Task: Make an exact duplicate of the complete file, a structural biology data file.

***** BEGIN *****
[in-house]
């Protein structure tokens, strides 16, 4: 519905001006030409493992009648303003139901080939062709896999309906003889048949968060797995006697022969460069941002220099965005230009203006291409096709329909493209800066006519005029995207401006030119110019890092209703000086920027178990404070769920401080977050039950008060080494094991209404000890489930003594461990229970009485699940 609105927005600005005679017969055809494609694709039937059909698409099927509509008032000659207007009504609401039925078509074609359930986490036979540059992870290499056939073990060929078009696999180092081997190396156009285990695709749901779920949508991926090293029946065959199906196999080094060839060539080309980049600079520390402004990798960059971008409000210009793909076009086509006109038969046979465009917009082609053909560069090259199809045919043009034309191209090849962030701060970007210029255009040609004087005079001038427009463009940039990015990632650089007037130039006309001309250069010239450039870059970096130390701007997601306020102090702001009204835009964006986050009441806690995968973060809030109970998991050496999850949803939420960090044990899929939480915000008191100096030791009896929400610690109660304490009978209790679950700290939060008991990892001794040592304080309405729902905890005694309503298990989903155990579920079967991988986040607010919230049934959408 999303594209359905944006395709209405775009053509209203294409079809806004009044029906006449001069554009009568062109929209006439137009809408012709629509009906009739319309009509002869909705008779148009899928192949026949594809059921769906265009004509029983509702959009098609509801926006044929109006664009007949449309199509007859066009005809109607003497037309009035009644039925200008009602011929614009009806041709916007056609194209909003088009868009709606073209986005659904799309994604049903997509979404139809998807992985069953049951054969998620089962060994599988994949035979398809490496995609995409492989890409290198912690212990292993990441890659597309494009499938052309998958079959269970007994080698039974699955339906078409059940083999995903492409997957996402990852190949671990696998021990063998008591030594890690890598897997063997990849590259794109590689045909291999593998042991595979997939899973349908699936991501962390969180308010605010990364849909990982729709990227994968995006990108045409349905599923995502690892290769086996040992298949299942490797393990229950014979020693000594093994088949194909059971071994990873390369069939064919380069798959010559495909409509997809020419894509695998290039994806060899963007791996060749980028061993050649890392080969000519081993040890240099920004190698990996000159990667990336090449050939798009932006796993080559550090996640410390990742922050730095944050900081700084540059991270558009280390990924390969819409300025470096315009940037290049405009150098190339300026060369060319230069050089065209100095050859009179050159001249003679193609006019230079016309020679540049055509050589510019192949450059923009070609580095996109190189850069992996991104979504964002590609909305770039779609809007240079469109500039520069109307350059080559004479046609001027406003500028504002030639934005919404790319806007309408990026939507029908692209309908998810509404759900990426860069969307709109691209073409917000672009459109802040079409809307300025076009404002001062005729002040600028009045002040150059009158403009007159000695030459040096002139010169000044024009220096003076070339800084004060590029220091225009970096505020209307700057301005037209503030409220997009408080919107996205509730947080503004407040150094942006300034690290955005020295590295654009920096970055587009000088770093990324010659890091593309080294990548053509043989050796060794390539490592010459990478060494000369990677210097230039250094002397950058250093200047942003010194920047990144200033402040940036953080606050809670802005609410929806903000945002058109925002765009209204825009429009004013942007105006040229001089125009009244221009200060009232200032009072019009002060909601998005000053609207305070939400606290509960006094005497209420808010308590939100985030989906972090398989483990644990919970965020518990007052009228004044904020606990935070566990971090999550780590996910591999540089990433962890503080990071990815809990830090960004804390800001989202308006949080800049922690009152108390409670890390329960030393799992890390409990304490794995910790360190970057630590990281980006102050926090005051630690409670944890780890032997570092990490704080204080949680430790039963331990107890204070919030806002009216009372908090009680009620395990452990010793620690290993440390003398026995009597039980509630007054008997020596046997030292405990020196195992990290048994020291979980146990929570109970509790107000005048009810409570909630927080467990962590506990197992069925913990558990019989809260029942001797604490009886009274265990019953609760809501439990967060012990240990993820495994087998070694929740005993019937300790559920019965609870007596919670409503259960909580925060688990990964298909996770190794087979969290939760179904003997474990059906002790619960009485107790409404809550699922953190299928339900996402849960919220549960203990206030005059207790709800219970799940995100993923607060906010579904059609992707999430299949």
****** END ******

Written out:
[in-house]
């Protein structure tokens, strides 16, 4: 519905001006030409493992009648303003139901080939062709896999309906003889048949968060797995006697022969460069941002220099965005230009203006291409096709329909493209800066006519005029995207401006030119110019890092209703000086920027178990404070769920401080977050039950008060080494094991209404000890489930003594461990229970009485699940 609105927005600005005679017969055809494609694709039937059909698409099927509509008032000659207007009504609401039925078509074609359930986490036979540059992870290499056939073990060929078009696999180092081997190396156009285990695709749901779920949508991926090293029946065959199906196999080094060839060539080309980049600079520390402004990798960059971008409000210009793909076009086509006109038969046979465009917009082609053909560069090259199809045919043009034309191209090849962030701060970007210029255009040609004087005079001038427009463009940039990015990632650089007037130039006309001309250069010239450039870059970096130390701007997601306020102090702001009204835009964006986050009441806690995968973060809030109970998991050496999850949803939420960090044990899929939480915000008191100096030791009896929400610690109660304490009978209790679950700290939060008991990892001794040592304080309405729902905890005694309503298990989903155990579920079967991988986040607010919230049934959408 999303594209359905944006395709209405775009053509209203294409079809806004009044029906006449001069554009009568062109929209006439137009809408012709629509009906009739319309009509002869909705008779148009899928192949026949594809059921769906265009004509029983509702959009098609509801926006044929109006664009007949449309199509007859066009005809109607003497037309009035009644039925200008009602011929614009009806041709916007056609194209909003088009868009709606073209986005659904799309994604049903997509979404139809998807992985069953049951054969998620089962060994599988994949035979398809490496995609995409492989890409290198912690212990292993990441890659597309494009499938052309998958079959269970007994080698039974699955339906078409059940083999995903492409997957996402990852190949671990696998021990063998008591030594890690890598897997063997990849590259794109590689045909291999593998042991595979997939899973349908699936991501962390969180308010605010990364849909990982729709990227994968995006990108045409349905599923995502690892290769086996040992298949299942490797393990229950014979020693000594093994088949194909059971071994990873390369069939064919380069798959010559495909409509997809020419894509695998290039994806060899963007791996060749980028061993050649890392080969000519081993040890240099920004190698990996000159990667990336090449050939798009932006796993080559550090996640410390990742922050730095944050900081700084540059991270558009280390990924390969819409300025470096315009940037290049405009150098190339300026060369060319230069050089065209100095050859009179050159001249003679193609006019230079016309020679540049055509050589510019192949450059923009070609580095996109190189850069992996991104979504964002590609909305770039779609809007240079469109500039520069109307350059080559004479046609001027406003500028504002030639934005919404790319806007309408990026939507029908692209309908998810509404759900990426860069969307709109691209073409917000672009459109802040079409809307300025076009404002001062005729002040600028009045002040150059009158403009007159000695030459040096002139010169000044024009220096003076070339800084004060590029220091225009970096505020209307700057301005037209503030409220997009408080919107996205509730947080503004407040150094942006300034690290955005020295590295654009920096970055587009000088770093990324010659890091593309080294990548053509043989050796060794390539490592010459990478060494000369990677210097230039250094002397950058250093200047942003010194920047990144200033402040940036953080606050809670802005609410929806903000945002058109925002765009209204825009429009004013942007105006040229001089125009009244221009200060009232200032009072019009002060909601998005000053609207305070939400606290509960006094005497209420808010308590939100985030989906972090398989483990644990919970965020518990007052009228004044904020606990935070566990971090999550780590996910591999540089990433962890503080990071990815809990830090960004804390800001989202308006949080800049922690009152108390409670890390329960030393799992890390409990304490794995910790360190970057630590990281980006102050926090005051630690409670944890780890032997570092990490704080204080949680430790039963331990107890204070919030806002009216009372908090009680009620395990452990010793620690290993440390003398026995009597039980509630007054008997020596046997030292405990020196195992990290048994020291979980146990929570109970509790107000005048009810409570909630927080467990962590506990197992069925913990558990019989809260029942001797604490009886009274265990019953609760809501439990967060012990240990993820495994087998070694929740005993019937300790559920019965609870007596919670409503259960909580925060688990990964298909996770190794087979969290939760179904003997474990059906002790619960009485107790409404809550699922953190299928339900996402849960919220549960203990206030005059207790709800219970799940995100993923607060906010579904059609992707999430299949």